Those who live in cold winter climates, where the temperature can often dip below freezing, may not be thrilled about venturing outside for some cold-weather exercise. People with asthma, heart disease or poor circulation, such as caused by Raynaud’s syndrome, may want to avoid outdoor exercise during frigid temperatures. However, for those in good health cold weather should not be a barrier to exercising outdoors. To avoid the risk of frostbite and hypothermia, always take the wind chill factor into consideration before venturing outdoors during extreme low temperatures. Dressing properly minimizes cold-weather risks, but when temperatures drop below 0°F, you may want to exercise indoors. Extreme wind chill that causes temperatures to dip below -15°F can result in frostbite on exposed skin in just 30 – 40 minutes. When the temperature is too low, don’t hesitate to hit the gym, put on an exercise DVD at home, or if you are lucky enough, simply do some yoga in front of a warm fireplace.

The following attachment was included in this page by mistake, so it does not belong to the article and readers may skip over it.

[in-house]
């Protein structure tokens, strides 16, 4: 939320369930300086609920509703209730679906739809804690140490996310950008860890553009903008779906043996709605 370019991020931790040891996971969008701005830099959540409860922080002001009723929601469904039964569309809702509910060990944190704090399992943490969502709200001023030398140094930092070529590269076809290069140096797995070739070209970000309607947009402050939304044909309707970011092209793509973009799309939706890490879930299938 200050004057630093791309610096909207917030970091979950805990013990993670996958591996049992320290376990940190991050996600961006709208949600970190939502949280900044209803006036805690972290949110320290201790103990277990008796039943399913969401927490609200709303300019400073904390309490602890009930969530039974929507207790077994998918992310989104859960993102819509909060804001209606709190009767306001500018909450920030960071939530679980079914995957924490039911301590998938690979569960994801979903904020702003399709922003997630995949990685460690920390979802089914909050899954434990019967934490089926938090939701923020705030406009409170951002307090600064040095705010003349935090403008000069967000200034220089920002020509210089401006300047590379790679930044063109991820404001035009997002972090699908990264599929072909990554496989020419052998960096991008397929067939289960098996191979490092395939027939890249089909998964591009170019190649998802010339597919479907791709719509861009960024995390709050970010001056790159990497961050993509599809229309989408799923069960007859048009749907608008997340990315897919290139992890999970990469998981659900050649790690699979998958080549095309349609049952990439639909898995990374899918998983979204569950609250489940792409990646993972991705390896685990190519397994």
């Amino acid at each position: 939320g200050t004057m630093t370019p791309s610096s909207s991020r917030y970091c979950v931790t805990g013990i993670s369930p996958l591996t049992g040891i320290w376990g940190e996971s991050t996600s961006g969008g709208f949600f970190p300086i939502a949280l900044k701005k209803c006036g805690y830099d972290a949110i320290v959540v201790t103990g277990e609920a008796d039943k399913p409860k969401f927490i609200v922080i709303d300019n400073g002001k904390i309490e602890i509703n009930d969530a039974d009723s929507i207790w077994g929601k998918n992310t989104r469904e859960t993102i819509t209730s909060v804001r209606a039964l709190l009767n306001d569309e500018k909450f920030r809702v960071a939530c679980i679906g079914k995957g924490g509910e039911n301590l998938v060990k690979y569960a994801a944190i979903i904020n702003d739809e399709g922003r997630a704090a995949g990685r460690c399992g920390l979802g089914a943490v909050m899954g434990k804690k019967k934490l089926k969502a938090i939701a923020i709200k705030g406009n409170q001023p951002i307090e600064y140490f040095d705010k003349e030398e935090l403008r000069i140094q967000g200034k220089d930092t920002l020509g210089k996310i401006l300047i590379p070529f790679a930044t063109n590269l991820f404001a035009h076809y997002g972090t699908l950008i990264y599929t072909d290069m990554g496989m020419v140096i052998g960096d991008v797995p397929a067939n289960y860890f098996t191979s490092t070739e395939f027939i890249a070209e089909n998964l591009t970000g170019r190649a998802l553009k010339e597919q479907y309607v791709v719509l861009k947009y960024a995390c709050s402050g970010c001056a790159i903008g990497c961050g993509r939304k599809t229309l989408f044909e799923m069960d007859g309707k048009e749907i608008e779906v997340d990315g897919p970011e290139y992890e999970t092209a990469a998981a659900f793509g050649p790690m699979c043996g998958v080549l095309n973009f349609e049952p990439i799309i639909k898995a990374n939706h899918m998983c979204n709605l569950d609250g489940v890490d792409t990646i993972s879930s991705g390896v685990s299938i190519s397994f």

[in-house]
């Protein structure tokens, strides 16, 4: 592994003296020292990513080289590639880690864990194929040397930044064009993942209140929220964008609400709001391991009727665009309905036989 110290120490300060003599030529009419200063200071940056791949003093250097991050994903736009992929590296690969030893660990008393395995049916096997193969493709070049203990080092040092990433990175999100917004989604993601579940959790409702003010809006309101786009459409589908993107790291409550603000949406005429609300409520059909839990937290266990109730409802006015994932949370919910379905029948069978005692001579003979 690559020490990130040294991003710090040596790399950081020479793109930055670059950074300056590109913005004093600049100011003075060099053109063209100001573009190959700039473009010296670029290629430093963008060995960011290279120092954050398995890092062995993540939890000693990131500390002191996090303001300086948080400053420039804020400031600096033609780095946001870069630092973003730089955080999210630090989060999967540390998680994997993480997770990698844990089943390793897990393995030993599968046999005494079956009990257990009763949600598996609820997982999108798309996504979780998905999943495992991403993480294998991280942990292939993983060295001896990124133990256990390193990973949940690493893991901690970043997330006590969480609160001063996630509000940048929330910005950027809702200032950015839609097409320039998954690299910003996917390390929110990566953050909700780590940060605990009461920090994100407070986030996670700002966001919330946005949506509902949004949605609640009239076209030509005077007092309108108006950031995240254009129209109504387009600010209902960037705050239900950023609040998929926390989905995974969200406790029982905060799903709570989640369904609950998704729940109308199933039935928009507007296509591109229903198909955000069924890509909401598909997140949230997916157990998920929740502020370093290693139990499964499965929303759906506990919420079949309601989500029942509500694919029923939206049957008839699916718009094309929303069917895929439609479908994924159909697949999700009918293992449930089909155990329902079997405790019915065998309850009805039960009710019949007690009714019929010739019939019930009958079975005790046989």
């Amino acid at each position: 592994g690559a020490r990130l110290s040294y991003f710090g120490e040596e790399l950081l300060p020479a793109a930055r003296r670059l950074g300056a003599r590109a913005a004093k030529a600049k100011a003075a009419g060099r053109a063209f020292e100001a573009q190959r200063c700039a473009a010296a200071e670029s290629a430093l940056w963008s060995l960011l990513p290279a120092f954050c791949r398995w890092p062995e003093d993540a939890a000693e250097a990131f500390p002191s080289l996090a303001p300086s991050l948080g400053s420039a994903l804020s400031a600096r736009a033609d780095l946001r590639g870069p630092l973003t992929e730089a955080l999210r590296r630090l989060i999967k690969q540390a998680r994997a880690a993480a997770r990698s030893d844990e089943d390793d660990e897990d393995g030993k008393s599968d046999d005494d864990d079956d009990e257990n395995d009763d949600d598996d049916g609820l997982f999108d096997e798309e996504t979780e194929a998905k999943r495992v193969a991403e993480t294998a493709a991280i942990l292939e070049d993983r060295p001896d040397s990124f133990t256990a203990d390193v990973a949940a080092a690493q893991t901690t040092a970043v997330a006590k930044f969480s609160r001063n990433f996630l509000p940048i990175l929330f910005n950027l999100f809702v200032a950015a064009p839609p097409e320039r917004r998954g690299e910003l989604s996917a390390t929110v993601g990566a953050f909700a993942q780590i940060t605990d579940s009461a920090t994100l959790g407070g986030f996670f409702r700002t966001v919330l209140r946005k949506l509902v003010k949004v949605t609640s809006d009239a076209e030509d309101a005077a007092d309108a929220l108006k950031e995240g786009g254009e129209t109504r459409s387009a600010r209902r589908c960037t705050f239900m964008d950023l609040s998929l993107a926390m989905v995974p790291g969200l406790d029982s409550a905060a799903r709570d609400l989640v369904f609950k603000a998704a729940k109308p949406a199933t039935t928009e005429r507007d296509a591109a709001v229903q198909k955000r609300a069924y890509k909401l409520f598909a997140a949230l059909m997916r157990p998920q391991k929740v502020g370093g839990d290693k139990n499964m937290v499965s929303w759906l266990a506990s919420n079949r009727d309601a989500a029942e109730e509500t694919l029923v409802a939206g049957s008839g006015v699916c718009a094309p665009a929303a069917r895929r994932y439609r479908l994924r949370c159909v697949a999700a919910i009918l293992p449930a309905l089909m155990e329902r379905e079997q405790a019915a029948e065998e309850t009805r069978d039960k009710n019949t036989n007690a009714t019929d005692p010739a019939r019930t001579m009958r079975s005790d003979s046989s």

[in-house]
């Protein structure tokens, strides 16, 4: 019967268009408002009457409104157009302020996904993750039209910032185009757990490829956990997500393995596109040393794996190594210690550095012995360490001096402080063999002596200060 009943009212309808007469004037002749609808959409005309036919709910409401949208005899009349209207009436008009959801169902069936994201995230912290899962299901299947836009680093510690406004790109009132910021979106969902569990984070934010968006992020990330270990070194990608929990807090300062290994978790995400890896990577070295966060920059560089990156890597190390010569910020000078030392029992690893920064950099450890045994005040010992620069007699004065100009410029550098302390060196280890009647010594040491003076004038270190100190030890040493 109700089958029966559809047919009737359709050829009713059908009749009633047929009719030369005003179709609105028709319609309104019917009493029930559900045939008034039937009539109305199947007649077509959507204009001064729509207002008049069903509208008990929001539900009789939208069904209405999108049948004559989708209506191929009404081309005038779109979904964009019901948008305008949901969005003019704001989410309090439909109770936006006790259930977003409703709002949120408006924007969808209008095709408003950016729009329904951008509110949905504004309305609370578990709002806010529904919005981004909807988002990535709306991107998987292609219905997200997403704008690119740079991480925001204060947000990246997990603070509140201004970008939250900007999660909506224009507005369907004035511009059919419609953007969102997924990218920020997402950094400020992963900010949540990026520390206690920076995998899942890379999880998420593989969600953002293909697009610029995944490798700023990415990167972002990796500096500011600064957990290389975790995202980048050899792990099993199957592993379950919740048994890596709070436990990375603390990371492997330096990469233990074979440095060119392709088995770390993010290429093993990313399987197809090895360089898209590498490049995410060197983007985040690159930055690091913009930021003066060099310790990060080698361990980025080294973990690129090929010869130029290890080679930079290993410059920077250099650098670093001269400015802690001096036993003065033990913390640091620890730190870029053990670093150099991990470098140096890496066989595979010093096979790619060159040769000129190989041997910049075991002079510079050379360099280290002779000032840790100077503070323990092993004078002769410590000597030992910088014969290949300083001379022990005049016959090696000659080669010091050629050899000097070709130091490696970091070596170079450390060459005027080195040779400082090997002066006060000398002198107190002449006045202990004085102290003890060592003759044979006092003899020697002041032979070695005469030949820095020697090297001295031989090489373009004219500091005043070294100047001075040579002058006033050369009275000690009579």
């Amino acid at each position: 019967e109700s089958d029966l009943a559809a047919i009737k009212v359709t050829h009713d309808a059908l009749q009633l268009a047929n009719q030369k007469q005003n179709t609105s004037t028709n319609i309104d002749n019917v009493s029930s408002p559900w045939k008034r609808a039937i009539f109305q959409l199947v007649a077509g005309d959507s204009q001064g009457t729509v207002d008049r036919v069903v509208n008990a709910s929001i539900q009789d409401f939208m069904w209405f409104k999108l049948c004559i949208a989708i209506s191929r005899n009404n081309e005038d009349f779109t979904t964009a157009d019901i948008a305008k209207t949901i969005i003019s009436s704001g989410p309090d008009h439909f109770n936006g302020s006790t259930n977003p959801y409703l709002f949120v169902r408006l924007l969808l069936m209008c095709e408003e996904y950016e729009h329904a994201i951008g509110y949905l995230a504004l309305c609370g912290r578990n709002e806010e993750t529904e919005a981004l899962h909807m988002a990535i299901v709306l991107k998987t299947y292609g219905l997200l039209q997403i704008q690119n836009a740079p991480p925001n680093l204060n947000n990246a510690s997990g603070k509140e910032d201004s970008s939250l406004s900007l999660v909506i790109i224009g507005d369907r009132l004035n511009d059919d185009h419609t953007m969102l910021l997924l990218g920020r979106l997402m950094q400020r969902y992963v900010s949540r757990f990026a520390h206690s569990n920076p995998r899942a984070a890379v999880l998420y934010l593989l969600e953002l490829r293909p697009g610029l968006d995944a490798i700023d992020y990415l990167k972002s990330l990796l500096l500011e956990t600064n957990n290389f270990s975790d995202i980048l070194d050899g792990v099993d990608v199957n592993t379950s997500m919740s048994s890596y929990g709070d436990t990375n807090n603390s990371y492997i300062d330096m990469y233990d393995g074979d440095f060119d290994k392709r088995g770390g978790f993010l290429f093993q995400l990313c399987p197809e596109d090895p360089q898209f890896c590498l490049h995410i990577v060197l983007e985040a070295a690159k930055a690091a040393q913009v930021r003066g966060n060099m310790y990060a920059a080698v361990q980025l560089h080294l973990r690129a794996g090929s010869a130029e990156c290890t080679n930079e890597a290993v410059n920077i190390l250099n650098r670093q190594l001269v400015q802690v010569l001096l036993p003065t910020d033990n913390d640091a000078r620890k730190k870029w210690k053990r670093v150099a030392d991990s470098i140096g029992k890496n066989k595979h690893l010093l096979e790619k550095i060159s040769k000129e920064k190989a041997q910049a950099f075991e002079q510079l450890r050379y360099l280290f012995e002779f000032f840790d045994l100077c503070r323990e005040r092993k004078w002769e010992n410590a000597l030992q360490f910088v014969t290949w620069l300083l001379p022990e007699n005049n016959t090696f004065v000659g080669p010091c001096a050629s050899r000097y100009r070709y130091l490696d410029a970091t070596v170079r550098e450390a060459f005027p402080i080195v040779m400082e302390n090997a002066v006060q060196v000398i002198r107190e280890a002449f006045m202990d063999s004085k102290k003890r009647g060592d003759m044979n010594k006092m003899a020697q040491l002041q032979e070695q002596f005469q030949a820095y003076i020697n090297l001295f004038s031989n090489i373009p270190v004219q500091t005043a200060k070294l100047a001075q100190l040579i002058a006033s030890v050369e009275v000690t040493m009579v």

It does take a certain amount of commitment and empowerment to get out there on a wintry day. While, for many, the tendency may be to curl up indoors on winter days, studies show outdoor exercise to be a good cure for the winter blues and related symptoms of fatigue, congestion and seasonal depression. Exercise benefits include increased energy, improved mood and an immune system boost, which may help to prevent or decrease the incidence of winter colds. Dressing properly in layers, that include moisture wicking fabrics, is the first rule of outdoor cold-weather exercise. The second rule is proper conditioning. If you are not used to vigorous activity, such as running or participating in winter sports, you’ll need to start gradually to get into condition, just as you would before beginning any new exercise routine. Keep in mind that if you are looking for a natural mental and physical health boost, a restored energy level and stress relief, regular routine exercise is a good way to realize these goals.